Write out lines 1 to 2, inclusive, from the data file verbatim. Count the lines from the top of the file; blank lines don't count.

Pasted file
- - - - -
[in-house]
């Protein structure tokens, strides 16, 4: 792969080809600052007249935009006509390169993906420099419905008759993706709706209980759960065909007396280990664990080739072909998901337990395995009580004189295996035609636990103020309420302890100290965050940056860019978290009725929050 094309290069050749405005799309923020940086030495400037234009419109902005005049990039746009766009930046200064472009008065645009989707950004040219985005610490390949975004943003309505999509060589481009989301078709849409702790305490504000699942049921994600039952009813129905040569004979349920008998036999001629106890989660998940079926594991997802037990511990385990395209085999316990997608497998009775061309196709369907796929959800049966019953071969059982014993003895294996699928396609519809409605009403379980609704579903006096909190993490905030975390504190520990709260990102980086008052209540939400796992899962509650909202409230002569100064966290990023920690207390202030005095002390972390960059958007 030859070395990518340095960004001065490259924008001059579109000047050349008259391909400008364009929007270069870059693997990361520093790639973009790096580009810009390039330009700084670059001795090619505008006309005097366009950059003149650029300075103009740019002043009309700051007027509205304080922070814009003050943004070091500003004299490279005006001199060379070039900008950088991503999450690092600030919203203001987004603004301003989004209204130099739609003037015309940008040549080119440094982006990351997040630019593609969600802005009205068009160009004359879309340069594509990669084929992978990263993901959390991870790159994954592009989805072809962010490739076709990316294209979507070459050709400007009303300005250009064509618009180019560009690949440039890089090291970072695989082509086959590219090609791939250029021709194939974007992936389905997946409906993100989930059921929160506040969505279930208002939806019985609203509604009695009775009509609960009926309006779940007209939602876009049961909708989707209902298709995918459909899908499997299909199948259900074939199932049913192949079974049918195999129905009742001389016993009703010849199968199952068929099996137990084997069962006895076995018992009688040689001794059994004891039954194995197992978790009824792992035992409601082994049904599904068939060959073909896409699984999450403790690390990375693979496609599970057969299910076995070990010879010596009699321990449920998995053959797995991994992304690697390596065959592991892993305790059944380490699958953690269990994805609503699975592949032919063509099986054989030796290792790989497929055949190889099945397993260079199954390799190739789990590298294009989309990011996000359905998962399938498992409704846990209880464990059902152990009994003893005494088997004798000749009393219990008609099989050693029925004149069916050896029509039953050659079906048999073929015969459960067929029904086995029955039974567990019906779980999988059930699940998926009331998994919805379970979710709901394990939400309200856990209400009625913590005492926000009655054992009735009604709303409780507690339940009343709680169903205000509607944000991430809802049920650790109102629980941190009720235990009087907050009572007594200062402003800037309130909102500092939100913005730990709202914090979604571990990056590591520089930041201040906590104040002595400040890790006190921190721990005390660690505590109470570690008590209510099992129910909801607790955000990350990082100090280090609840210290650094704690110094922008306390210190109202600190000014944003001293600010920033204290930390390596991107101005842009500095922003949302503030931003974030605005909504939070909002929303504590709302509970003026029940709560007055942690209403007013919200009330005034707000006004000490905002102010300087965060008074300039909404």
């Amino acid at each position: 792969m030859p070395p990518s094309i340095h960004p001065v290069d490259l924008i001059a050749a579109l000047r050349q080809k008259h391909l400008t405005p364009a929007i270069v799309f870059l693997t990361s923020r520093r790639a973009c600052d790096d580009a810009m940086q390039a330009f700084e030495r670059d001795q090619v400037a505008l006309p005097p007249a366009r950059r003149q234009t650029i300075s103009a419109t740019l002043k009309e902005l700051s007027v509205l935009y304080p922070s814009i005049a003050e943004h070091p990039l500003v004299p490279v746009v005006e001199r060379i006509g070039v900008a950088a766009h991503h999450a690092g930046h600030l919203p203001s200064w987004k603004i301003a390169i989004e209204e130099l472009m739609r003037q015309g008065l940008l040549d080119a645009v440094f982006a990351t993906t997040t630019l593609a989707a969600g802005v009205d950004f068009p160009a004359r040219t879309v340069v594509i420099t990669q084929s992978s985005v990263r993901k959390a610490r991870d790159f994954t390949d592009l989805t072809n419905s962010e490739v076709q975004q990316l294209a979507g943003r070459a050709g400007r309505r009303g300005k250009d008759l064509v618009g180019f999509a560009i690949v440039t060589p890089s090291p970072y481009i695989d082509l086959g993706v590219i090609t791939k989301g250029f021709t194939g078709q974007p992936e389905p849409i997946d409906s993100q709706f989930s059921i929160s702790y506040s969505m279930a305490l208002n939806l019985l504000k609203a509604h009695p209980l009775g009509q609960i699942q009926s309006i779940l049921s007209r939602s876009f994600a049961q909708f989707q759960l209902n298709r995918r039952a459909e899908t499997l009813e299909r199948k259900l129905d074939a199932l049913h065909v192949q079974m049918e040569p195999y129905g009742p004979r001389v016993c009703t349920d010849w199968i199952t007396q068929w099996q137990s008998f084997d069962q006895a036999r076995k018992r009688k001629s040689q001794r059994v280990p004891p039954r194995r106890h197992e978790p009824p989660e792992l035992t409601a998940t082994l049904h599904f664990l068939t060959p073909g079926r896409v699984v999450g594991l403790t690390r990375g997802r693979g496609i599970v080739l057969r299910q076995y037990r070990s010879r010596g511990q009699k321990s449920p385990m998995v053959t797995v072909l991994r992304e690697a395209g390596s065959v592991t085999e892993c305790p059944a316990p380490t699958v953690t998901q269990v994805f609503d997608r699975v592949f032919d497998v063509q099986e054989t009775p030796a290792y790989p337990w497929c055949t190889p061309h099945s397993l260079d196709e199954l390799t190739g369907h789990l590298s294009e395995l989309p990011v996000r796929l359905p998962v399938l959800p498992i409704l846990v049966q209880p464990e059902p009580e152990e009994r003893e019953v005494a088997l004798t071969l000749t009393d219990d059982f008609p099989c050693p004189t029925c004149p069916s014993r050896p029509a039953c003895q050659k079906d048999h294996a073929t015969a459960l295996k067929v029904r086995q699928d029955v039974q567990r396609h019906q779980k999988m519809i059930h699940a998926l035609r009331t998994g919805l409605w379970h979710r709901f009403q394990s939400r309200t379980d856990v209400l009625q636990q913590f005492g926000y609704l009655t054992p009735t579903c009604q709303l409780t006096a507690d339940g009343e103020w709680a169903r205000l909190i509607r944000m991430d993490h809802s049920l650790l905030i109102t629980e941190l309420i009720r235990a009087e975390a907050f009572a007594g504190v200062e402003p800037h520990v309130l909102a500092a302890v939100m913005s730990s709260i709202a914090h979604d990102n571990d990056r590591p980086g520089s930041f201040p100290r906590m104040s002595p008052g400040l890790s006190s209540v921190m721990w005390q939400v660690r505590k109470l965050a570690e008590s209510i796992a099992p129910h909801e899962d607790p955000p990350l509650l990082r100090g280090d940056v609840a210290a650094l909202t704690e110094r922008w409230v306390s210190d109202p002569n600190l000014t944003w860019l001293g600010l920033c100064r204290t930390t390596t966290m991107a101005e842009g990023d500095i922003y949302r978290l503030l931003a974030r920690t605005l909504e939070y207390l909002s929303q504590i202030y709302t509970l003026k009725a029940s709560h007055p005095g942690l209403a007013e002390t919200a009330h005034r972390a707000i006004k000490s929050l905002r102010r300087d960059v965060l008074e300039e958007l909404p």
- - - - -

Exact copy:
[in-house]
């Protein structure tokens, strides 16, 4: 792969080809600052007249935009006509390169993906420099419905008759993706709706209980759960065909007396280990664990080739072909998901337990395995009580004189295996035609636990103020309420302890100290965050940056860019978290009725929050 094309290069050749405005799309923020940086030495400037234009419109902005005049990039746009766009930046200064472009008065645009989707950004040219985005610490390949975004943003309505999509060589481009989301078709849409702790305490504000699942049921994600039952009813129905040569004979349920008998036999001629106890989660998940079926594991997802037990511990385990395209085999316990997608497998009775061309196709369907796929959800049966019953071969059982014993003895294996699928396609519809409605009403379980609704579903006096909190993490905030975390504190520990709260990102980086008052209540939400796992899962509650909202409230002569100064966290990023920690207390202030005095002390972390960059958007 030859070395990518340095960004001065490259924008001059579109000047050349008259391909400008364009929007270069870059693997990361520093790639973009790096580009810009390039330009700084670059001795090619505008006309005097366009950059003149650029300075103009740019002043009309700051007027509205304080922070814009003050943004070091500003004299490279005006001199060379070039900008950088991503999450690092600030919203203001987004603004301003989004209204130099739609003037015309940008040549080119440094982006990351997040630019593609969600802005009205068009160009004359879309340069594509990669084929992978990263993901959390991870790159994954592009989805072809962010490739076709990316294209979507070459050709400007009303300005250009064509618009180019560009690949440039890089090291970072695989082509086959590219090609791939250029021709194939974007992936389905997946409906993100989930059921929160506040969505279930208002939806019985609203509604009695009775009509609960009926309006779940007209939602876009049961909708989707209902298709995918459909899908499997299909199948259900074939199932049913192949079974049918195999129905009742001389016993009703010849199968199952068929099996137990084997069962006895076995018992009688040689001794059994004891039954194995197992978790009824792992035992409601082994049904599904068939060959073909896409699984999450403790690390990375693979496609599970057969299910076995070990010879010596009699321990449920998995053959797995991994992304690697390596065959592991892993305790059944380490699958953690269990994805609503699975592949032919063509099986054989030796290792790989497929055949190889099945397993260079199954390799190739789990590298294009989309990011996000359905998962399938498992409704846990209880464990059902152990009994003893005494088997004798000749009393219990008609099989050693029925004149069916050896029509039953050659079906048999073929015969459960067929029904086995029955039974567990019906779980999988059930699940998926009331998994919805379970979710709901394990939400309200856990209400009625913590005492926000009655054992009735009604709303409780507690339940009343709680169903205000509607944000991430809802049920650790109102629980941190009720235990009087907050009572007594200062402003800037309130909102500092939100913005730990709202914090979604571990990056590591520089930041201040906590104040002595400040890790006190921190721990005390660690505590109470570690008590209510099992129910909801607790955000990350990082100090280090609840210290650094704690110094922008306390210190109202600190000014944003001293600010920033204290930390390596991107101005842009500095922003949302503030931003974030605005909504939070909002929303504590709302509970003026029940709560007055942690209403007013919200009330005034707000006004000490905002102010300087965060008074300039909404």